In addition, Greece will get a new $140 billion bailout early next year, government leaders said.
The accord, reached shortly before 4 a.m. Brussels time (10 p.m. EDT Wednesday), came after hours of fractious debate.
"Because of the complexity of the issues at stake it took us a full night," French President Nicolas Sarkozy told reporters. "But the results will be a source of huge relief worldwide."
U.S. European and Asian stock indexes were all sharply higher Thursday.
The Dow Jones industrial average closed up 2.9 percent. The Nasdaq composite index and the Standard & Poor's 500 index gained 3.3 percent and 3.4 percent, respectively.
The pan-European Stoxx 600 index surged 3.6 percent to end at 249.42. France's CAC-40 index soared 6.3 percent and Germany's DAX 30 index rose 5.4 percent. Britain's FTSE 100 index advanced 2.9 percent.
Greece's ASE composite index gained 4.8 percent, with shares of National Bank of Greece up 6.1 percent.
Japan's Nikkei 225 index closed 2 percent higher and the Hong Kong Hang Seng climbed 3.3 percent.
In a statement, U.S. President Barack Obama called the accord "a critical foundation for a comprehensive solution to the Eurozone crisis."
"The key now is to make sure that there is strong follow-up, strong execution of the plans that have been put forward, but I was very pleased to see that the leaders of Europe recognize that it is both in Europe's interest and the world's interest that the situation is stabilized," Obama said on the question of whether there is enough firepower in the accord to avert a double-dip recession.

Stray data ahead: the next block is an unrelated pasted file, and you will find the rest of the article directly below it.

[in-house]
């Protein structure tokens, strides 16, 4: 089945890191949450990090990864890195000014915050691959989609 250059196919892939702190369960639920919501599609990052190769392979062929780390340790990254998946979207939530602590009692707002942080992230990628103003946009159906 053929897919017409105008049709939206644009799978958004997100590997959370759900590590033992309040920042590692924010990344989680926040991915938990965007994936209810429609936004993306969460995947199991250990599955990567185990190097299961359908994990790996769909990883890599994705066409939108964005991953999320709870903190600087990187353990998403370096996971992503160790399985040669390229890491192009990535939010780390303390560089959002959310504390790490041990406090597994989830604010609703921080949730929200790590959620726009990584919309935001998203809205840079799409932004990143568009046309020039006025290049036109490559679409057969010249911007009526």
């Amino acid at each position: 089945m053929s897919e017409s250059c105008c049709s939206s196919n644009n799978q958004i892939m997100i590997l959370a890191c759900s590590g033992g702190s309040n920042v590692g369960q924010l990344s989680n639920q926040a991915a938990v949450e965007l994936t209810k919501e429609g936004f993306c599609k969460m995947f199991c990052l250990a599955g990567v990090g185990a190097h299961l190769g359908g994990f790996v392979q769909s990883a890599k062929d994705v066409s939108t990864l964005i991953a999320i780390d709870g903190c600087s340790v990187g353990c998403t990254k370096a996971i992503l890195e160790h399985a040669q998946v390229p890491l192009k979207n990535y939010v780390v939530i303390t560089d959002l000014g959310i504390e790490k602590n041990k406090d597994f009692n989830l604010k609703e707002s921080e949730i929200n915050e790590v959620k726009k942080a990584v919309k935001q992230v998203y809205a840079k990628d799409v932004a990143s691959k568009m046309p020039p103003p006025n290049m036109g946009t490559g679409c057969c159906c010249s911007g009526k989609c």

In the statement, he said, "We will continue to support the EU and our European allies in their efforts to address this crisis as we work together to sustain the global recovery and put our people back to work," Obama said.
Based on the deal, private banks will take a "voluntary" 50 percent loss on the face value of their Greek debt, euphemistically called a "haircut," Sarkozy said.
The governments had wanted a 60 percent loss. The banks originally agreed to a 21 percent loss.
Bank representative Charles Dallara of the Institute of International Finance, an international bank lobby group based in Washington, had said too radical a deal couldn't be called "voluntary" and would spread Greece's economic problems like a disease to relatively healthy economies across the eurozone.
But Sarkozy at one point warned Dallara if he didn't make a deal, Greece would likely default and the private creditors would lose 100 percent of their investments, The Wall Street Journal reported.
The deal will be supported by $42 billion of "official funding" from the bailout fund to provide guarantees for bondholders who accept the deal, he said.
Greece's debt, currently at 160 percent of its gross domestic product and projected to peak at 186 percent, would be reduced to 120 percent of GDP by 2020, officials said.
Sarkozy said the leaders agreed to expand the size of the eurozone's bailout vehicle, known as the European Financial Stability Facility, to about $1.4 trillion from the $350 billion remaining in it so it could guarantee bonds issued by financially struggling countries such as Spain and Italy.
The deal includes requiring Europe's 70 biggest banks to raise about $150 billion by June 2012 to protect themselves against losses on loans to shaky countries like Greece and Portugal.
President Obama and other world leaders were to arrive in Cannes, France, Nov. 3 for a two-day Group of 20 summit meeting, expecting Europe will no longer be a drag on the global economy, The New York Times reported.
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